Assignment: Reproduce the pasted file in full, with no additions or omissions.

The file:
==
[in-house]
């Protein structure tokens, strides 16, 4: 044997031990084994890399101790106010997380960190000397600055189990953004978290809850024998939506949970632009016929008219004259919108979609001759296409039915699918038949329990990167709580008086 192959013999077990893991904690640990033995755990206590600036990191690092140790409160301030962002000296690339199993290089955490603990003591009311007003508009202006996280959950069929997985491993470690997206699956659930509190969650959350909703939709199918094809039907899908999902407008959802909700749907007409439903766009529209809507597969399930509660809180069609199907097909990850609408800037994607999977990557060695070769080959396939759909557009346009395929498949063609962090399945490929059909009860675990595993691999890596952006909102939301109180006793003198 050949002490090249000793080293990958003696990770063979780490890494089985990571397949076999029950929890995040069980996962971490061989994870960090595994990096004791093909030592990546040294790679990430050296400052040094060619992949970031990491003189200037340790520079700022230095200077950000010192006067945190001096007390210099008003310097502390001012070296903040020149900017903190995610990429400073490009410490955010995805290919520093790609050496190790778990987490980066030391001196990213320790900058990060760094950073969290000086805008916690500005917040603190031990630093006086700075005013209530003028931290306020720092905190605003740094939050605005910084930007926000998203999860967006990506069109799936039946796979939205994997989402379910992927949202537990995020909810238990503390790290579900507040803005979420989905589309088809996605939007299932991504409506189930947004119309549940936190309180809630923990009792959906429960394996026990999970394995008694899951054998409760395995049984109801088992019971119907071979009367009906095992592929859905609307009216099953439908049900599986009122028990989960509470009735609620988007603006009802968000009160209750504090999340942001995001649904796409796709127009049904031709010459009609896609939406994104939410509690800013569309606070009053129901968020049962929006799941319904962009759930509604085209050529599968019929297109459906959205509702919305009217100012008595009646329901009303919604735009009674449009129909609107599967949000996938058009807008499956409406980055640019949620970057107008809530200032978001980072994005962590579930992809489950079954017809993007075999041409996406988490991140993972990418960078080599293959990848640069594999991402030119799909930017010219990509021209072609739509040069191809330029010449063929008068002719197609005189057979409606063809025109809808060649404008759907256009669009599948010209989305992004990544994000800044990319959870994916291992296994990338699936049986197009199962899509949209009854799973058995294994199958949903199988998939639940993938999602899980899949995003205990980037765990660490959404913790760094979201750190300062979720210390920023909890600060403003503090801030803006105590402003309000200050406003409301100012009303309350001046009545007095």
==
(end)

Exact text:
[in-house]
């Protein structure tokens, strides 16, 4: 044997031990084994890399101790106010997380960190000397600055189990953004978290809850024998939506949970632009016929008219004259919108979609001759296409039915699918038949329990990167709580008086 192959013999077990893991904690640990033995755990206590600036990191690092140790409160301030962002000296690339199993290089955490603990003591009311007003508009202006996280959950069929997985491993470690997206699956659930509190969650959350909703939709199918094809039907899908999902407008959802909700749907007409439903766009529209809507597969399930509660809180069609199907097909990850609408800037994607999977990557060695070769080959396939759909557009346009395929498949063609962090399945490929059909009860675990595993691999890596952006909102939301109180006793003198 050949002490090249000793080293990958003696990770063979780490890494089985990571397949076999029950929890995040069980996962971490061989994870960090595994990096004791093909030592990546040294790679990430050296400052040094060619992949970031990491003189200037340790520079700022230095200077950000010192006067945190001096007390210099008003310097502390001012070296903040020149900017903190995610990429400073490009410490955010995805290919520093790609050496190790778990987490980066030391001196990213320790900058990060760094950073969290000086805008916690500005917040603190031990630093006086700075005013209530003028931290306020720092905190605003740094939050605005910084930007926000998203999860967006990506069109799936039946796979939205994997989402379910992927949202537990995020909810238990503390790290579900507040803005979420989905589309088809996605939007299932991504409506189930947004119309549940936190309180809630923990009792959906429960394996026990999970394995008694899951054998409760395995049984109801088992019971119907071979009367009906095992592929859905609307009216099953439908049900599986009122028990989960509470009735609620988007603006009802968000009160209750504090999340942001995001649904796409796709127009049904031709010459009609896609939406994104939410509690800013569309606070009053129901968020049962929006799941319904962009759930509604085209050529599968019929297109459906959205509702919305009217100012008595009646329901009303919604735009009674449009129909609107599967949000996938058009807008499956409406980055640019949620970057107008809530200032978001980072994005962590579930992809489950079954017809993007075999041409996406988490991140993972990418960078080599293959990848640069594999991402030119799909930017010219990509021209072609739509040069191809330029010449063929008068002719197609005189057979409606063809025109809808060649404008759907256009669009599948010209989305992004990544994000800044990319959870994916291992296994990338699936049986197009199962899509949209009854799973058995294994199958949903199988998939639940993938999602899980899949995003205990980037765990660490959404913790760094979201750190300062979720210390920023909890600060403003503090801030803006105590402003309000200050406003409301100012009303309350001046009545007095």